5 lessons on event presentation from Berlin

The European Championships took place last week, marking the largest event of the season for track and field. Berlin has a strong base of athletics fans and an innovative event management team. This year they sought to make some big improvements on how a championships meet is put together. I had the opportunity to watch a few days of action live in the stadium, plus every other day on television. Watching the action live gave me a chance to see what worked, as well as what didn’t.

» Related content: hear more about the meet and our analysis of the results on this week’s HMMR Podcast.

1. The little things can help the sport

The highlight of the meet for me was one small addition to the meet presentation: each field event was given it’s own jumbotron featuring the current standings and replays of each throw. This is just a little feature, but as a fan it makes a big deal. Spectators in the stadium might find the hammer interesting to watch, but previously if they were not watching every throw they would now know where each athlete stood overall or what they needed to do to move up the rankings. By simply showing the standings, anyone can now follow the throws.

Making the sport better is often about implementing these little things, rather than trying to reinvent the sport. Berlin had enthusiastic and knowledgable fans eager to follow every event. Give them the opportunity like they did at the European Championships, and the atmosphere is transformed to a new level.

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2. The little things can hurt the sport

Just as little things can help, little things can also hurt our sport. Attention to detail is crucial in meet presentation. Allowing fans to actually see the event is a simple concept, but often gets overlooked in the need to set up cameras and benches for athletes. The end result, as Shaun Pickering pointed out online, is that so many people are crowding the ring that fans can’t actually watch it. There were lots of other little things that were off, such as errors with the measuring system. I think the sport is moving in the right direction, but we still have a lot of work to do.

3. We need to keep working on pacing

The pace of the competition was a big focus this year. The IAAF introduced a new rule allowing for just 30 second for each field event attempt. The organizers in Berlin also moved the medal ceremonies outside the stadium to cut down on the stoppage they required at championships. This definitely helped, but the competitions were still way too slow. Field event action is constantly stopped for the other events to be introduced, for other races to take place, and for various unknown reasons.

A field event final has 60 attempts, and in Berlin the events routinely lasted well over 90 minutes. That means that each attempt was taking 1.5 to 2 minutes. With athletes now restricted to 30 seconds per attempt, I think it is clear that the problem does not lie with the athletes. If we want efficiencies we need to look at meet management. To start with, events should not be stopped for every small announcement. In addition, officials need to be focused on pace as much as their other jobs. I do not think the 30 second rule is bad, but I also don’t know if it made the competitions any faster. Rarely are the athletes the problem. Normally slow measurement or slow calling of names is to blame. Officials need to act with the same sense of urgency as the athletes.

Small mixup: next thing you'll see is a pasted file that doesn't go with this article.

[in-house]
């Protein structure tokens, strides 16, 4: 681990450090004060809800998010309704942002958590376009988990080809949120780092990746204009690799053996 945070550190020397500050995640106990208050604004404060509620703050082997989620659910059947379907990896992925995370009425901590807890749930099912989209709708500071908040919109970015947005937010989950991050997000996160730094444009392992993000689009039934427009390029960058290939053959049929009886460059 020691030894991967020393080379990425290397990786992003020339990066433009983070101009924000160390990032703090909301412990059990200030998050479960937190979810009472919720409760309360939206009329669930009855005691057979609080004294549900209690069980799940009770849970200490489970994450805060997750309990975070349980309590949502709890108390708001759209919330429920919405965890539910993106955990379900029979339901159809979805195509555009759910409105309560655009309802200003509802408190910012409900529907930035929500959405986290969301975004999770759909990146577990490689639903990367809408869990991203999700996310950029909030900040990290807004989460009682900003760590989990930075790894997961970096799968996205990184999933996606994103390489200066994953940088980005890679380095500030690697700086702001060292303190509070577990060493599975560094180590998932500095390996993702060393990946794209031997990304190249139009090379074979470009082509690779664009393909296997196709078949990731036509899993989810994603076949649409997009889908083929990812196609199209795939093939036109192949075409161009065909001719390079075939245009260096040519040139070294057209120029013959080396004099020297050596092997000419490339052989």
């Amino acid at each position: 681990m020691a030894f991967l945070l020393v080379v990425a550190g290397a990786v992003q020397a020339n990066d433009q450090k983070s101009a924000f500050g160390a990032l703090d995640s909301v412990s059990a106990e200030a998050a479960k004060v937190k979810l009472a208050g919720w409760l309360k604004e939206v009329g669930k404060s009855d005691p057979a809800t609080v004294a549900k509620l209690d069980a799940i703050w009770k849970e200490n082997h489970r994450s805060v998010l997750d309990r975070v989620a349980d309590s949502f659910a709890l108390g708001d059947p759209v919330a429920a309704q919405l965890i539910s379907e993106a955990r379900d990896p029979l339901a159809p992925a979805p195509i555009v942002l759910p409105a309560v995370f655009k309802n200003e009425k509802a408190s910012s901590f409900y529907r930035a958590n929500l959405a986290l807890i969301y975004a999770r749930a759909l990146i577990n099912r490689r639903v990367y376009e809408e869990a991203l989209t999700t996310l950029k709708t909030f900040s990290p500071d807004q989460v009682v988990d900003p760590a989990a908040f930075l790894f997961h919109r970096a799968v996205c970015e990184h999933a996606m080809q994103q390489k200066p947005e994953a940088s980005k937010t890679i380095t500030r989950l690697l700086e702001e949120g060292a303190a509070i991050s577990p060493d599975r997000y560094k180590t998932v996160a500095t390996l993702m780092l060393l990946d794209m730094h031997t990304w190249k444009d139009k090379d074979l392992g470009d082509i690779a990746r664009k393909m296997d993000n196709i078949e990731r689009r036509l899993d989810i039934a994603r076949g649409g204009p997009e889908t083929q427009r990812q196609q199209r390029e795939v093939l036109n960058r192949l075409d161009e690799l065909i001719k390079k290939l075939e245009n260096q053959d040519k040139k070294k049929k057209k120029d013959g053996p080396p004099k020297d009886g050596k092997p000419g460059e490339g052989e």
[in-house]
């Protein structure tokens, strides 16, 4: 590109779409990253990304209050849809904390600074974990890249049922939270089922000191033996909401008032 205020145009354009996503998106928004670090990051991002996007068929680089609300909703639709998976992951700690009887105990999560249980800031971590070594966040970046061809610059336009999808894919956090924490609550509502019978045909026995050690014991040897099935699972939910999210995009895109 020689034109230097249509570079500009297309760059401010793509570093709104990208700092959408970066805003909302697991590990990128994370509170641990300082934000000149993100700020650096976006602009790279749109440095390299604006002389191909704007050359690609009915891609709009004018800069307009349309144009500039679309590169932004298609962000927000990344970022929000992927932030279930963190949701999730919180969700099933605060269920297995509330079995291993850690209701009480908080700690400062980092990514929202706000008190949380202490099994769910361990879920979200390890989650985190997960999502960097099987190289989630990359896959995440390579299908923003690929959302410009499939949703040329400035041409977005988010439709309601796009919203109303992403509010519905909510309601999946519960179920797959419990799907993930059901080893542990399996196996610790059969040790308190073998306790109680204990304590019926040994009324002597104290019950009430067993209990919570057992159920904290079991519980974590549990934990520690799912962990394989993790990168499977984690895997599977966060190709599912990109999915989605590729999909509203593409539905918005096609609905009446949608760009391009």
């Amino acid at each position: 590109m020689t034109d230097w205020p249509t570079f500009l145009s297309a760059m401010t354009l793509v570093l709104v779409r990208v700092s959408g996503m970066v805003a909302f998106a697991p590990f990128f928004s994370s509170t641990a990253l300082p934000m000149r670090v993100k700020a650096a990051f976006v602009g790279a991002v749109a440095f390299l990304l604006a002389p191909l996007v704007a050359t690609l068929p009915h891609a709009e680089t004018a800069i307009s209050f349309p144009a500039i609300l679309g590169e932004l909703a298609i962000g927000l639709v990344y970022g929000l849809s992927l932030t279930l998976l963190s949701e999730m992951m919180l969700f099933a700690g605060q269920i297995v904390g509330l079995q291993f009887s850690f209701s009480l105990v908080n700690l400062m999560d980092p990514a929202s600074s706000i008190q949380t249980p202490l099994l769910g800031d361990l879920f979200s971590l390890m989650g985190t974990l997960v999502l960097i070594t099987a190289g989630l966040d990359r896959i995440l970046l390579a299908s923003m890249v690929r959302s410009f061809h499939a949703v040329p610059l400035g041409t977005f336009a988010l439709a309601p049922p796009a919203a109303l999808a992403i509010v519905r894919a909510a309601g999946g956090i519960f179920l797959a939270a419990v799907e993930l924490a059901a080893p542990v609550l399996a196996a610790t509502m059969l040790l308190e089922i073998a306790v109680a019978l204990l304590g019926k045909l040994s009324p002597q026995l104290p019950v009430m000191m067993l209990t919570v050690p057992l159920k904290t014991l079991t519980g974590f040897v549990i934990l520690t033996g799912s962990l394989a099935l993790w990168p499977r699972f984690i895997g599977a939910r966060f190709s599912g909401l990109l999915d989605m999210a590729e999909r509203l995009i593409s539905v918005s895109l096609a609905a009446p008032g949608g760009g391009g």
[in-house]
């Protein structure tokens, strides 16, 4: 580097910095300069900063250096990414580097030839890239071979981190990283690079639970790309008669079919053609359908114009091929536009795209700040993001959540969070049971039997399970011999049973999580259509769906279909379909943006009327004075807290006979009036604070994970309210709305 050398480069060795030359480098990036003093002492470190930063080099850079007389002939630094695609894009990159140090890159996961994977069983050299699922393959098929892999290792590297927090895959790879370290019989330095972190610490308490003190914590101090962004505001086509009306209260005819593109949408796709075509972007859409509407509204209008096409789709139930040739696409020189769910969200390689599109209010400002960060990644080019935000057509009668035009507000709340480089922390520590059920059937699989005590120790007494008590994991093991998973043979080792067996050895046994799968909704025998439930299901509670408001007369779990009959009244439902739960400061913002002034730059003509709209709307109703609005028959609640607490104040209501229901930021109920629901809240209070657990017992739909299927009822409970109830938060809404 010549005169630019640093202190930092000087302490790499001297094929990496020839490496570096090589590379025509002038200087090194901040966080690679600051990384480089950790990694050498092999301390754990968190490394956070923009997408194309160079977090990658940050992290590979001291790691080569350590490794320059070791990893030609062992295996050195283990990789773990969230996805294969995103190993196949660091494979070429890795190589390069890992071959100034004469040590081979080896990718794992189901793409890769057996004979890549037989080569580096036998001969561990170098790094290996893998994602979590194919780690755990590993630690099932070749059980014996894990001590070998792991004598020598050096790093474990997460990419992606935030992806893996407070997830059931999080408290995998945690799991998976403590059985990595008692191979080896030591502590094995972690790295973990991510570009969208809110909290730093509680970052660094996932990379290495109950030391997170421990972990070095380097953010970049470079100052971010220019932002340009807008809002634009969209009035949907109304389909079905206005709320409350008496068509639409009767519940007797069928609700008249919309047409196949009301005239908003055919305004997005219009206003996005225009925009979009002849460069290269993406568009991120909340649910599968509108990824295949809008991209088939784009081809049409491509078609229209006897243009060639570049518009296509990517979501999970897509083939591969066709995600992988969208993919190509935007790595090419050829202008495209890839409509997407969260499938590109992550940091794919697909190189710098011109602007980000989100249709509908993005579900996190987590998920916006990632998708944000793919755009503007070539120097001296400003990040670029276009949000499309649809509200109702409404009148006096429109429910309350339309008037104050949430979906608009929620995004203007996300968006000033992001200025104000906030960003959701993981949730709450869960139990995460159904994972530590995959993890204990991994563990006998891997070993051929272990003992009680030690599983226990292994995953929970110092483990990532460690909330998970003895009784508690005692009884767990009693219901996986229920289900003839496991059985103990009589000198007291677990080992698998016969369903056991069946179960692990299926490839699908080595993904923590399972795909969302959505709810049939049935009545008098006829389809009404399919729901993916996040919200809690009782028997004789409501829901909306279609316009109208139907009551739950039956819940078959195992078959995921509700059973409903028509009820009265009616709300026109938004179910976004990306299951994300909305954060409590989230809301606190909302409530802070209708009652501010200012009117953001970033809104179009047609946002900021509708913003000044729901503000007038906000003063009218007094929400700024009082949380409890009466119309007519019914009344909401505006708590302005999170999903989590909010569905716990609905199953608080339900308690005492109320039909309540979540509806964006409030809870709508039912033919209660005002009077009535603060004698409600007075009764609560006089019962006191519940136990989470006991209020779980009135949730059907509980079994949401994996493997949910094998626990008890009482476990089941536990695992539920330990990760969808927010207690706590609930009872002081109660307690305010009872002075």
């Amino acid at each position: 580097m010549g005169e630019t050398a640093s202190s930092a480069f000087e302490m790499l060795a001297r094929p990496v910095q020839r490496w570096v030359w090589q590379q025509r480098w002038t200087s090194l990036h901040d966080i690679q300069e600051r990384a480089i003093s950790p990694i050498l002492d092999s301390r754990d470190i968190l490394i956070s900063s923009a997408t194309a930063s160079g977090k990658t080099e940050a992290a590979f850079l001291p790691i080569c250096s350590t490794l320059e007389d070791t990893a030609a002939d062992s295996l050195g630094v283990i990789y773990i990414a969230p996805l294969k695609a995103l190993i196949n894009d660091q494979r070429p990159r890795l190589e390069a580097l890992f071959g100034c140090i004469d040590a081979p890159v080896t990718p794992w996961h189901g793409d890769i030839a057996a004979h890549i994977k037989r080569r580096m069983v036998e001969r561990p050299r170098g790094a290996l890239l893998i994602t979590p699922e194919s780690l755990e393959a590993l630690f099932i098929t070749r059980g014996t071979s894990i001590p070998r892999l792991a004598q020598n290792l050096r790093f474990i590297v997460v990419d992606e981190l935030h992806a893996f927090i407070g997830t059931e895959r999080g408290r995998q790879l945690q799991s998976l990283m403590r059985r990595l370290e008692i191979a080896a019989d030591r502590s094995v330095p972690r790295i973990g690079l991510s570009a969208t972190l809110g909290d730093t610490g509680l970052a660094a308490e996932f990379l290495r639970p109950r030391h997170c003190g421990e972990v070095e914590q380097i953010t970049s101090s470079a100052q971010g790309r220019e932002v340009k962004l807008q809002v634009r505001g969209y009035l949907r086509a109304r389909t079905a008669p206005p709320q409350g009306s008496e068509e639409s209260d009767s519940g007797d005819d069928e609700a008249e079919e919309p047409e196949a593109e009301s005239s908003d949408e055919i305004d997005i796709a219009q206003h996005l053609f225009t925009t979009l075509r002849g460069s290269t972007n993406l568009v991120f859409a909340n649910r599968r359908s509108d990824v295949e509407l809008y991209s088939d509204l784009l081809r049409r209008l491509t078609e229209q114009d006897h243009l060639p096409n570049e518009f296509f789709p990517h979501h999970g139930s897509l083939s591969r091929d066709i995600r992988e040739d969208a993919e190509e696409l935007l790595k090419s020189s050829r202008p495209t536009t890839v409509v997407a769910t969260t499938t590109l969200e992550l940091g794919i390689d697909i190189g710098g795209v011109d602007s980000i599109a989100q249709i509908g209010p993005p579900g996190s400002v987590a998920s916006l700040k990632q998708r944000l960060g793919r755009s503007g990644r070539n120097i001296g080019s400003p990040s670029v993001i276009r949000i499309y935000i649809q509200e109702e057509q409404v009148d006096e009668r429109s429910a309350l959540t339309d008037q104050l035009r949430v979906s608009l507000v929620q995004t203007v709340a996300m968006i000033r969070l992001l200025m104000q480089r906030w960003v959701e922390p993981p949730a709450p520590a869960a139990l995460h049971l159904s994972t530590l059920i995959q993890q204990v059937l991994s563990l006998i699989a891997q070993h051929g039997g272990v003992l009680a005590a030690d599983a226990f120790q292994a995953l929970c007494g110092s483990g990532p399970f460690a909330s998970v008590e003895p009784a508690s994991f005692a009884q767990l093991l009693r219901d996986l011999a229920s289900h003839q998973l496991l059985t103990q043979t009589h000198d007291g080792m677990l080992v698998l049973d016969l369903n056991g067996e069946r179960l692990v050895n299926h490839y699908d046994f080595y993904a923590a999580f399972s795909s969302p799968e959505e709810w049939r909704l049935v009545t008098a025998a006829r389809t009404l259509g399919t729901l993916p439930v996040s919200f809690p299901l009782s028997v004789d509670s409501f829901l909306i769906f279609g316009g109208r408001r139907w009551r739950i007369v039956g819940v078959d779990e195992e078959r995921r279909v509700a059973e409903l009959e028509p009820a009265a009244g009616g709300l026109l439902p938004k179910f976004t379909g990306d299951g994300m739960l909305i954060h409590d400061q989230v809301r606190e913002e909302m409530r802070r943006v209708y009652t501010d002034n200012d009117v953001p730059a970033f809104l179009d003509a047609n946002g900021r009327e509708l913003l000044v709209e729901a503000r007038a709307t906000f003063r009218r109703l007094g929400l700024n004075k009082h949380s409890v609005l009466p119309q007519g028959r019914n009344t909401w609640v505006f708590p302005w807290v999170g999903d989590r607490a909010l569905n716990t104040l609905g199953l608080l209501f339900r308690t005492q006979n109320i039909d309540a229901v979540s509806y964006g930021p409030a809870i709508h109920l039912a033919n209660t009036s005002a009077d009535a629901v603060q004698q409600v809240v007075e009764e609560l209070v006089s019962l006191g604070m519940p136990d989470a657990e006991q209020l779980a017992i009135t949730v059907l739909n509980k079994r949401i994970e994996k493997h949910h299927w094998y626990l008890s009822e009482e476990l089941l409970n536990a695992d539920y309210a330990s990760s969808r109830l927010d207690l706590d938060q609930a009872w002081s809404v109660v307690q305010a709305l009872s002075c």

4. Let’s make this a party

At the 2014 European Championships in Zurich launched an interesting concept by creating a fan zone in the city center. Fans could watch a live stream, get autographs, interact with athletes and sponsors, and have fun even if they didn’t have tickets to the stadium. Berlin took that idea to a new level. Breitscheidplatz was transformed for the duration of the meet into a party. In addition to a live stream of the events, the shot put qualification rounds took place there, as well as medal ceremonies. In total 150,000 visitors came by, almost half as much as the stadium, which struggled on several days due to high ticket prices.

Funny enough, the only thing missing from the party was the mascot Berlino. After putting on a show at the 2009 World Championships, he played a background role throughout last week’s action.

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5. Playing favorites

Another feature in the meet were how the rounds were organized. In the sprinting events, the top 12 runners automatically qualified for the semifinals. I don’t know the motivation behind the rules, but it hurts the spontaneity of the sport. Did Germany get to skip the group phase at the World Cup? No, and for good reason. Once the championship starts, it should be a blank slate. Everyone should be required to do the same thing to win. But by allowing some athletes to skip the first round, the challenge becomes different for each athletes. A lower ranked athlete in the 400 meters has to run well in the first round and return the next day to make the semifinals. The top ranked athletes, on the other hand, get to show up fresh for the semi, and then have a day off before coming back to the final.

We saw a lot of upsets in Berlin, but it was no surprise that these came more in the field events and distance races than the sprints. If we wanted to see just the favorites in the final we’d just watch a Diamond League meet. Part of a championship is the feeling that anything can happen.  Fans got a taste of that watching young stars Jakob Ingebrigtsen and Mondo Duplantis emerge. That made the meet for me, but these moments will start to disappear if we start playing favorites.